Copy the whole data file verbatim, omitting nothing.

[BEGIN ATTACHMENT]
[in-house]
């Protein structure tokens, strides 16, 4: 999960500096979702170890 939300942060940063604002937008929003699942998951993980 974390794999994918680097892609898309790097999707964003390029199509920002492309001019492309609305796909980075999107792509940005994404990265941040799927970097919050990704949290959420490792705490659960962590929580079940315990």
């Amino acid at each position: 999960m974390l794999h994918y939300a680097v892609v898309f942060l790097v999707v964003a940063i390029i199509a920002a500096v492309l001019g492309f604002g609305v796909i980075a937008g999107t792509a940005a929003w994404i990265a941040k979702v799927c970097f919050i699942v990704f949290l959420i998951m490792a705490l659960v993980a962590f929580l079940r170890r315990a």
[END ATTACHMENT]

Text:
[in-house]
């Protein structure tokens, strides 16, 4: 999960500096979702170890 939300942060940063604002937008929003699942998951993980 974390794999994918680097892609898309790097999707964003390029199509920002492309001019492309609305796909980075999107792509940005994404990265941040799927970097919050990704949290959420490792705490659960962590929580079940315990």
């Amino acid at each position: 999960m974390l794999h994918y939300a680097v892609v898309f942060l790097v999707v964003a940063i390029i199509a920002a500096v492309l001019g492309f604002g609305v796909i980075a937008g999107t792509a940005a929003w994404i990265a941040k979702v799927c970097f919050i699942v990704f949290l959420i998951m490792a705490l659960v993980a962590f929580l079940r170890r315990a």